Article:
Hutton's shearwater is one of the few seabird species that has survived on the mainland of New Zealand. Although it was known to have bred elsewhere in the Kaikoura Ranges and in North Canterbury, now just two colonies remain in the Seaward Kaikoura Ranges. "These colonies are on land in the headwaters of Kowhai River and Shearwater Stream. At 1200 to 1800 metres these are some of the highest breeding seabirds in the world. The larger of these two colonies is Kowhai, at an estimated 106000 pairs; its smaller counterpart, Shearwater Stream, has around 8000 pairs. These two colonies are the last remaining of eight that were once located on these mountain ranges. After the bird was thought extinct, Shearwater Trustee Geoff Harrow rediscovered these eight in 1964. It is thought that the Hutton’s Shearwater once colonised the lower Kaikoura regions, but now the only natural remnants can be found at the tops on these mountains."
Around March each year, after the breeding season, Hutton's shearwater migrate across the Tasman to spend the winter in Australian waters. They return to their mountain breeding colonies in August. Their burrows are often still buried under snow but when it melts they relocate their burrows amongst the tussock and inside them lay a single egg. The young hatch in December and fledge during March.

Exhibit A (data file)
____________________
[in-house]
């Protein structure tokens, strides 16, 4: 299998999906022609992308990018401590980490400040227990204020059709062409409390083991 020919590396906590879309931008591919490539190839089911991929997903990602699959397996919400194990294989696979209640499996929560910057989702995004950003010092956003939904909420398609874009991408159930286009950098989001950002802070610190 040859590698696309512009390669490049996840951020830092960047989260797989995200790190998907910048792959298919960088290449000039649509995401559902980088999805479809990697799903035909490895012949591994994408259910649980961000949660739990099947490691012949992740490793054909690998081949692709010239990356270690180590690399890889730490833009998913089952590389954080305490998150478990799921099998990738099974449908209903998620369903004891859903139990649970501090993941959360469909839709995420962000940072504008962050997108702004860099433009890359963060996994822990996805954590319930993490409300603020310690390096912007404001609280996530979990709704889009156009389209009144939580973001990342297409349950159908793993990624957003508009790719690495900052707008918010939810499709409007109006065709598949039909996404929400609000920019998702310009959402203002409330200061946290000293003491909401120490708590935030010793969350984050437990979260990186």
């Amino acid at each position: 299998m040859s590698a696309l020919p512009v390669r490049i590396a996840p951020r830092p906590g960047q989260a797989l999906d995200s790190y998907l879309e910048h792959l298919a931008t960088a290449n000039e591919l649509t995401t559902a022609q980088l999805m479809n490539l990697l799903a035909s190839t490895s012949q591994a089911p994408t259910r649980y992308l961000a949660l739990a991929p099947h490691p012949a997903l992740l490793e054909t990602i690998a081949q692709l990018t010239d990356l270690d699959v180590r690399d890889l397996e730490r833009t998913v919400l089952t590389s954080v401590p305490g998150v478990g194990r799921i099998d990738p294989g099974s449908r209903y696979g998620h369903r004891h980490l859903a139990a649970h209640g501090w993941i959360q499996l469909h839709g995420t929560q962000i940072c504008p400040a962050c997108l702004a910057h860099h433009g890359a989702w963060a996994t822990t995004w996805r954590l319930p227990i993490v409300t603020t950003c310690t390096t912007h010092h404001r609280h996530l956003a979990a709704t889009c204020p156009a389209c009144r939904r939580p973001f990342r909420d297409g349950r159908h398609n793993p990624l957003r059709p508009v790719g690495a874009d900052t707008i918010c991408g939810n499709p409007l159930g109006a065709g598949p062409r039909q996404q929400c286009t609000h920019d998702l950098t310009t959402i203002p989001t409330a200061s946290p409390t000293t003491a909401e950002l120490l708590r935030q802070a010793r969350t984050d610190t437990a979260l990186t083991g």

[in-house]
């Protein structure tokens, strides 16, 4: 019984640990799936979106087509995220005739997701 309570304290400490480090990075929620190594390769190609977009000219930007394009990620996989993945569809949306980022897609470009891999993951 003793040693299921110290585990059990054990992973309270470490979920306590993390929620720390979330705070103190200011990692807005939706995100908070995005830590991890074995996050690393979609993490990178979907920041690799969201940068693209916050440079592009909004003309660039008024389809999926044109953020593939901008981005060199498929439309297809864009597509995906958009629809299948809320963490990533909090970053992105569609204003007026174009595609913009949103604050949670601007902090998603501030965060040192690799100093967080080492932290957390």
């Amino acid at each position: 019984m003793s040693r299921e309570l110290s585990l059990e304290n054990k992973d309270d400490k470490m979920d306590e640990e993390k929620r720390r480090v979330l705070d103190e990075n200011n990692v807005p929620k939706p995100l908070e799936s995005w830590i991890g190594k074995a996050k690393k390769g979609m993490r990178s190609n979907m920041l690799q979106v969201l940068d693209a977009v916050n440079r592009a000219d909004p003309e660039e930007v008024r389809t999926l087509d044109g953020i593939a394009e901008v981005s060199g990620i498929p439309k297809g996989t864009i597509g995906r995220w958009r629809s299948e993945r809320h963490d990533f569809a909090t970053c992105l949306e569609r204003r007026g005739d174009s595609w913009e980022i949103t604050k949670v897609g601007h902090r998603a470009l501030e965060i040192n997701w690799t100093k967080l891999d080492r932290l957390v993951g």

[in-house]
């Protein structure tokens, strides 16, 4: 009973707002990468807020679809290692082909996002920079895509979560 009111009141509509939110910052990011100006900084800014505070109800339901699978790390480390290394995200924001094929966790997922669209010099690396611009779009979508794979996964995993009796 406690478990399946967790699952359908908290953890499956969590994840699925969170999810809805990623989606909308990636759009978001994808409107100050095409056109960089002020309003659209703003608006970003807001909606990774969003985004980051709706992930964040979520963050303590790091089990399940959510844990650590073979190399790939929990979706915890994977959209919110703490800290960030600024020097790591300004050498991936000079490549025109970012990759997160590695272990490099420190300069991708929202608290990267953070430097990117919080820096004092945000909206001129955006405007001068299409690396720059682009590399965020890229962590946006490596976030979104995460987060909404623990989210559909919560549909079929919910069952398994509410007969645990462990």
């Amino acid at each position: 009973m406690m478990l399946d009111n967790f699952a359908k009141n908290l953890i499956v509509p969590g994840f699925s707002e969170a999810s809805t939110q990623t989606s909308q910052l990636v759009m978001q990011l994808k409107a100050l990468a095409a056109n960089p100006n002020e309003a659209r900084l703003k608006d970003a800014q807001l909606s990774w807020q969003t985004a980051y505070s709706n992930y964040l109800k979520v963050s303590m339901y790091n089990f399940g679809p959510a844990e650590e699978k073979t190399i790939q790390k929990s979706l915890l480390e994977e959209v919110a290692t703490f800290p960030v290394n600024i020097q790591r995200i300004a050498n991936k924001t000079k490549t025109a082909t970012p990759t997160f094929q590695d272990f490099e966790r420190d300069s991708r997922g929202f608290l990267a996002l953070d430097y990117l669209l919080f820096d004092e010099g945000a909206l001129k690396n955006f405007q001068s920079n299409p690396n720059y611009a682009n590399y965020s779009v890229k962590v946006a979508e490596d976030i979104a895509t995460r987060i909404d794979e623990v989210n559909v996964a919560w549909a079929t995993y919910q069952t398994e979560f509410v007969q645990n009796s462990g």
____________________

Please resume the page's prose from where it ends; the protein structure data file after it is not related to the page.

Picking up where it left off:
During the breeding season, flocks of adult Hutton's shearwater birds gather off the Kaikoura coast where they feed on surface crustacean or dive for small fish. After dark, they fly into the colony to incubate the egg or feed the young.
In pre-European times, the titi was a sustainable food source for Maori. The birds could be preserved in a poha (kelp bag) for up to two years. If not eaten, they could also be traded amongst different Ngai Tahu Hapu. The introduction of predators and changes due to land development brought an end to the customary harvest.
"Between 2005 and 2008, a DoC coordinated project involving the Kaikoura community moved nearly 300 Hutton’s shearwater chicks from the mountain colonies to artificial burrows at a Kaikoura Peninsula site owned by the Kaikoura Charitable Trust. There, the chicks imprinted on the new site before migrating to the ocean off Western Australia. The chicks were hand-reared with a cocktail of sardines and water until they were ready leave. In 2008-2009, the first birds returned to the Peninsula proving that this project to create a third colony will work.
The Hutton’s Shearwater Charitable Trust was formed in October 2008 to encourage and promote the preservation, conservation, research, public education, and sustainable management of the Hutton’s shearwater.
— Greytown, 2010
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36 cm., 350 g., black-brown, white underparts. Like fluttering shearwater at sea but larger, with longer bill and wings.
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Credit for the photograph: —
Illustration description: —
Heather, B., & Robertson, H., Field Guide to the Birds of New Zealand, 2000.
Ministry for the Environment.
email: Hutton's Shearwater Charitable Trust
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Wednesday, 4 June 2014; ver2009v1